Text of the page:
Everything You Need to Know About Bug Sprays for Kids and Toddlers, According to Pediatric Health Experts
As much fun as outdoor summer adventures are for the whole family, no matter where you live, it’s likely the time when bugs are most active — and hungry. And nothing ruins a vacation, a beach day, or a hike like itchy, uncomfortable bug bites and stings — especially when those bites are on kids. (This magic mosquito bite salve helps!)
If you want to keep your whole family bite-free throughout the warmer months, make sure you’re using a repellent that’s safe for kids and toddlers. We talked to pediatric health experts to get the low-down on what’s safe to use on children, what to avoid, and how to best apply it, so you can enjoy your summer sans itching and scratching.
Is bug spray safe to use on kids?
First and foremost, yes. As long as they’re over 2 months old, bug spray is totally safe for kids and babies, according to Dr. Sarah Evans, assistant professor in the Department of Environmental Medicine and Public Health at the Icahn School of Medicine at Mount Sinai.
Evans notes that, when used properly, bug spray (aka insect repellent) is safe and an important part of keeping kids healthy when they play outdoors. “This is especially true as climate change is expanding the habitat and active season of insects that spread disease, like ticks and mosquitos.”
The best way to make sure kids are totally safe from bug bites? Don’t let them apply it themselves, Evans recommends. Apply it on kids outdoors or in a well-ventilated area to reduce the risk of breathing it in. “Only apply repellent to exposed skin and not under clothing. If applying it to the face, put it on your hands first and avoid areas around the eyes and mouth.”
Is DEET safe for kids?
While many parents, and people more generally, avoid DEET — the human-made active ingredient in many insect repellents — at all costs for fear of adverse reactions, contrary to popular belief, it isn’t actually unsafe when used correctly. “People are sometimes surprised to learn that DEET is safe for kids and highly effective when used properly,” Evans notes. She recommends that parents look for products that contain no more than 20 to 30% DEET, which provides a full day of protection against bugs — and also to avoid products with higher concentrations which aren’t actually more effective, and can cause skin irritation.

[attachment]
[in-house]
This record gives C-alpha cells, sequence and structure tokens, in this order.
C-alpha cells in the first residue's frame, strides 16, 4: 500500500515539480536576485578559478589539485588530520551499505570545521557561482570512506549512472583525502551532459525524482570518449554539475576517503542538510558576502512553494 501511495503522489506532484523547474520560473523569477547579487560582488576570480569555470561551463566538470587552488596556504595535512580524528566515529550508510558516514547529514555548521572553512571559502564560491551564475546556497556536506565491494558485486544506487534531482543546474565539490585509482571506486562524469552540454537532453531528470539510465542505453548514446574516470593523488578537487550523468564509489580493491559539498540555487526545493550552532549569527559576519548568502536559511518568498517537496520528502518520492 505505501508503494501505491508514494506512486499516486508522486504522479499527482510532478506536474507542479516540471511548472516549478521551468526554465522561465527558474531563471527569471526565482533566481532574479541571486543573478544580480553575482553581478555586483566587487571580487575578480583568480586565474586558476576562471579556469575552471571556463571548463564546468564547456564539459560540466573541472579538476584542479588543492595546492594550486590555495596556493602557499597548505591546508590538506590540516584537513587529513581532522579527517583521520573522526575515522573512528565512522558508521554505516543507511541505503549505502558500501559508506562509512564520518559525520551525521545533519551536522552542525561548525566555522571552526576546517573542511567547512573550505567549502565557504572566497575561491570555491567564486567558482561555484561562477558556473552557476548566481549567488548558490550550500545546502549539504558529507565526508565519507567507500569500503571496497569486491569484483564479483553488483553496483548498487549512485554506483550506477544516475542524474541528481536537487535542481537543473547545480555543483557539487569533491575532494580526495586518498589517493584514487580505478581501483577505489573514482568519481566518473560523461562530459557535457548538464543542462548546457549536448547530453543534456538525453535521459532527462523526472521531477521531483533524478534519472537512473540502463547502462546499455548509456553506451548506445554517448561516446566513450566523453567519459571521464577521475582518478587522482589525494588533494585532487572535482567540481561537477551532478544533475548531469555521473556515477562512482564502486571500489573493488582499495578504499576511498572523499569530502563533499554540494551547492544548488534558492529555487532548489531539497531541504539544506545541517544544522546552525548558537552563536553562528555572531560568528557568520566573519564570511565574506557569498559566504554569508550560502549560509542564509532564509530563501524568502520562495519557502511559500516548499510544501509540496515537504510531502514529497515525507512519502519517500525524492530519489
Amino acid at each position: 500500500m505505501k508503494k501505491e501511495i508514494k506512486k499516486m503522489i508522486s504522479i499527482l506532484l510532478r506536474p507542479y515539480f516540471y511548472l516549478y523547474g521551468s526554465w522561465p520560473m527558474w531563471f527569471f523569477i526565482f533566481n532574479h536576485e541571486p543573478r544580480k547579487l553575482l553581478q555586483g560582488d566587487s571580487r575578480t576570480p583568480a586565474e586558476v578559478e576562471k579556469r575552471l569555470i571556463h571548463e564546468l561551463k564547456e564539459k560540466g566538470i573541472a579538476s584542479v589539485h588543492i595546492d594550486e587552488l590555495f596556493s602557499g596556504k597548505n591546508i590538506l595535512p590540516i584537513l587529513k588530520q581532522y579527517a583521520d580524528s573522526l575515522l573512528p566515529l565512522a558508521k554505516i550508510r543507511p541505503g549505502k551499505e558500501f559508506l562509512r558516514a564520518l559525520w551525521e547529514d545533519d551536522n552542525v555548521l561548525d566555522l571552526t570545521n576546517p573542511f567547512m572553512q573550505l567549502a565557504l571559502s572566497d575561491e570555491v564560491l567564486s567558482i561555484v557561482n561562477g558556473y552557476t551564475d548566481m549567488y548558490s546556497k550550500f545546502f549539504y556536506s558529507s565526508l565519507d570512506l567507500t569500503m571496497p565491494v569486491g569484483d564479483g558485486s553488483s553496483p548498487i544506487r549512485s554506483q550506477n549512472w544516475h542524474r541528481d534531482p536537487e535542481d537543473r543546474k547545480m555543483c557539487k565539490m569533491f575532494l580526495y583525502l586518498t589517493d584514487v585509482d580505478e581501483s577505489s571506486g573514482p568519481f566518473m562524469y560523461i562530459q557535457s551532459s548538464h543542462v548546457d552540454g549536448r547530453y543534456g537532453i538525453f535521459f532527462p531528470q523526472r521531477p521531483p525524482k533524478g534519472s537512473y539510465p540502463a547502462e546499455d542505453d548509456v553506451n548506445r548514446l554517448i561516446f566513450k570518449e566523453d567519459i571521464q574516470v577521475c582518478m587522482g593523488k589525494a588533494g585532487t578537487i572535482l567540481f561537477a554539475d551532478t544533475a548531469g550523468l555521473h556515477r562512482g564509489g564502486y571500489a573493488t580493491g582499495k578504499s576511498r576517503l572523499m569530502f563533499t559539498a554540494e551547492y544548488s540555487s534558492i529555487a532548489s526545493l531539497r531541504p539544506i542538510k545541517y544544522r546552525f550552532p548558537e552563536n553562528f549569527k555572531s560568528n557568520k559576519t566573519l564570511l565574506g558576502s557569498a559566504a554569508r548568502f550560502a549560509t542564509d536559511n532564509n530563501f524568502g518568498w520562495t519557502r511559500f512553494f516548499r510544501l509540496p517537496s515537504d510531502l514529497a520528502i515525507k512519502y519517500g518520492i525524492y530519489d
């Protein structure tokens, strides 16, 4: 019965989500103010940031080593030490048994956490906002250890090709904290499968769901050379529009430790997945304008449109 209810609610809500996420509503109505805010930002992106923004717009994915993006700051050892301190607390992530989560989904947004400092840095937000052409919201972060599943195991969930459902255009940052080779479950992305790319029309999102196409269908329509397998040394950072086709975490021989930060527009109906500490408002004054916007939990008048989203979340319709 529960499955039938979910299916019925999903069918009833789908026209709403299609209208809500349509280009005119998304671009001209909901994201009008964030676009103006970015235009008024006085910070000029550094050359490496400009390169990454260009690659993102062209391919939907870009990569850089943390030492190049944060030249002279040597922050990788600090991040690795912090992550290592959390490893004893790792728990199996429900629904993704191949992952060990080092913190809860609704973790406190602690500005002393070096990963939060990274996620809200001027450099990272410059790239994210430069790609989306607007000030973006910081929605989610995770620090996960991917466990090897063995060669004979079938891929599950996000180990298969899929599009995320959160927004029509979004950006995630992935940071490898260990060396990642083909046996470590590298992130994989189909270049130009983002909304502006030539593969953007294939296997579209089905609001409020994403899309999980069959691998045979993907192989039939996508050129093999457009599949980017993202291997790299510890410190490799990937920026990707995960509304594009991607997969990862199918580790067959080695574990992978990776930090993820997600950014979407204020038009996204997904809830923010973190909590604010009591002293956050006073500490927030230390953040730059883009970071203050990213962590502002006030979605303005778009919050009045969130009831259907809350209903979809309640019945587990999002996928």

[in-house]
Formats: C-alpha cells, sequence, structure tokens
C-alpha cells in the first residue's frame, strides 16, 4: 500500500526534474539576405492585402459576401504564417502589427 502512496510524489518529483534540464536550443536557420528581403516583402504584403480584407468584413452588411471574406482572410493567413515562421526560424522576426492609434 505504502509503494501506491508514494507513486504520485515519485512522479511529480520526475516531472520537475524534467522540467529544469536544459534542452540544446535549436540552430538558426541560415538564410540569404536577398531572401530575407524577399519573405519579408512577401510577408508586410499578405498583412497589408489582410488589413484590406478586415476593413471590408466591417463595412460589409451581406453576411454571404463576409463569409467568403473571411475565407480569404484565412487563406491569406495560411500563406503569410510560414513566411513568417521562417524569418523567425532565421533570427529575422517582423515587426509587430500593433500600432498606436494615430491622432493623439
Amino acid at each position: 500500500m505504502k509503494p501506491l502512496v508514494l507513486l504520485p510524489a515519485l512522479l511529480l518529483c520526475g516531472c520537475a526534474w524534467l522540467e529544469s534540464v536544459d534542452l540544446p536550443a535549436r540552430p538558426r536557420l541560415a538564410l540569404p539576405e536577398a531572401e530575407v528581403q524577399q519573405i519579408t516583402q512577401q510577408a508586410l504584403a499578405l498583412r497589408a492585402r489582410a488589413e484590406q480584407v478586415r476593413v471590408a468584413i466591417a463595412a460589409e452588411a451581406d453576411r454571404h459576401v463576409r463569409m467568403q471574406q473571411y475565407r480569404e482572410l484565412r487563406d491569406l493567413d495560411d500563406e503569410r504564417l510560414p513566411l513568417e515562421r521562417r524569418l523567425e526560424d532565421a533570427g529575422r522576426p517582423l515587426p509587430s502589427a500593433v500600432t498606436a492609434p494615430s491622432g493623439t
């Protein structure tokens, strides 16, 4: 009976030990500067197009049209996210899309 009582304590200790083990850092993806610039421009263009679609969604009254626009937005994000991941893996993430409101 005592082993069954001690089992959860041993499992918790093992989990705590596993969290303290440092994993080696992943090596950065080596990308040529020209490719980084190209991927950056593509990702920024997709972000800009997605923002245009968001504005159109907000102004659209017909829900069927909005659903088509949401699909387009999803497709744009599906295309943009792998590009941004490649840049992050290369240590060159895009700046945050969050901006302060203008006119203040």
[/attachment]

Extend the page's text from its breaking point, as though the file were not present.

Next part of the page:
Dr. Maya M. Mahood, a pediatrician and mom herself, says that although parents may fear using DEET on their children, serious complications are incredibly uncommon, as long as it’s used as directed.
When using DEET, Mahood says it should not be ingested (swallowed or breathed in), so it should be avoided on body parts that children may put in their mouths (like a baby’s hands); to avoid inhaling fumes when using sprays, parents can spray their hands and wipe the repellant on children’s skin. While she agrees it shouldn’t be applied under the clothes, in certain situations, some people might choose to apply it to the outside of the clothing itself to ward bugs off.
Additionally, she suggests products containing DEET be applied no more than once a day, and should be washed off once indoors with soap and water, and clothes with DEET on them should be laundered immediately after wearing them. Although it’s fine to use on the skin, it’s dangerous if ingested, so be sure to store repellents containing DEET away from young children.
What to look for in bug sprays for kids and toddlers
The most important factors when it comes to kid-safe bug sprays are active ingredients, concentration, and proper application. Evans says these are the ingredients parents should look for specifically, as they’ve been shown to be safe and effective when used properly.
- Contains 20 to 30% DEET
- Contains 20% Picaridin
- Contains Oil of Lemon Eucalyptus (only use on kids 3+, as it hasn’t been tested on younger children)
Mahood notes that repellents with 30% or less of DEET often brand themselves as “family-friendly,” and recommends OFF! Family Care Insect and Mosquito Repellent because it contains only 15% DEET, and is safe when used correctly.
Aside from bug sprays, Evans shares her best tips for avoiding bug bites altogether.
- When feasible, cover exposed skin by wearing long sleeves and long pants.
- In areas where ticks may be present, wear light colors that make it easier to spot ticks and do thorough tick checks after spending time outdoors.
- Stick to the center of trails and avoid brushing up against vegetation where ticks may be.
- Stay indoors from dusk to dawn when many biting insects are most active.
- Place mosquito netting over strollers or in sleeping areas, which can be effective.
- Eliminate standing water on your property where mosquitoes breed, along with tall grasses, wood, and debris piles that make for great tick habitats.
What to avoid in bug sprays for kids and toddlers
First and foremost, Evans says to never use products that combine insect repellent and sunscreen. “These combination products can increase absorption through the skin and sunscreen needs to be reapplied much more often than bug spray, leading to higher exposures.”
Otherwise, avoid products that come in pressurized aerosol spray cans, as they can increase inhalation exposures for young kids. Instead, she suggests using sticks, lotions, or pump sprays. Additionally, she says not to opt for repellent methods that aren’t clinically proven to deter insects, like bracelets, ultrasonic devices, and essential oils.
To learn more about keeping your family safe from insect bites, visit the Centers for Disease Control and Prevention advice page here.